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Frieze of Animals in Plant Scrolls

Egyptian, Classical, Ancient Near Eastern Art

By the time this frieze of animals was carved in the fourth century C.E., most Egyptians were Christians and had adopted a biblical view of animals as subordinate to humans. Though animals continued to play an important role in decoration and symbolism, there was no place for animals with souls in Christian thinking.
CULTURE Coptic
MEDIUM Limestone, pigment
  • Possible Place Made: Herakleopolis Magna, Egypt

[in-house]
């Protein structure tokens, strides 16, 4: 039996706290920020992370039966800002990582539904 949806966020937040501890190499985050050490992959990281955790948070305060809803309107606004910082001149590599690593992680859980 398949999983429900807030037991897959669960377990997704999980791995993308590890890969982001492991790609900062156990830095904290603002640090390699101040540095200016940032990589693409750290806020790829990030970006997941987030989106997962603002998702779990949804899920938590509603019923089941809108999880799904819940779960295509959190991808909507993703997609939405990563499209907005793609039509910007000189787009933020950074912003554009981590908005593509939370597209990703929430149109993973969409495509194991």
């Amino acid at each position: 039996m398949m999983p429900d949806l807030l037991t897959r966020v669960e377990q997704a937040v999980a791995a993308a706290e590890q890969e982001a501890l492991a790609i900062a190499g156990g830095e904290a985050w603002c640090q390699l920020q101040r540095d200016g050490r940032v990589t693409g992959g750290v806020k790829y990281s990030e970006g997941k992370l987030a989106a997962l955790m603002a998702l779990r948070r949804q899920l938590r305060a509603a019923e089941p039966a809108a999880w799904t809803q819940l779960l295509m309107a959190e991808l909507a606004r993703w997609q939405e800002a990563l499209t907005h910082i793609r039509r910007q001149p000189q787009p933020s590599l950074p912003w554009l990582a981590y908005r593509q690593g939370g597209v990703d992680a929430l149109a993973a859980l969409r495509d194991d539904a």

• DATES 4th century C.E.
    PERIOD Roman and Byzantine Periods
    DIMENSIONS 14 3/8 x 50 3/16 x 4 5/8 in., 131 lb. (36.5 x 127.5 x 11.7 cm, 59.42kg)  (show scale)
    MUSEUM LOCATION This item is not on view
    ACCESSION NUMBER 41.1266
    CREDIT LINE Charles Edwin Wilbour Fund
    RIGHTS STATEMENT Creative Commons-BY
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    CAPTION Coptic. Frieze of Animals in Plant Scrolls, 4th century C.E. Limestone, pigment, 14 3/8 x 50 3/16 x 4 5/8 in., 131 lb. (36.5 x 127.5 x 11.7 cm, 59.42kg). Brooklyn Museum, Charles Edwin Wilbour Fund, 41.1266. Creative Commons-BY (Photo: Brooklyn Museum, 41.1266_SL1.jpg)
    IMAGE overall, 41.1266_SL1.jpg. Brooklyn Museum photograph
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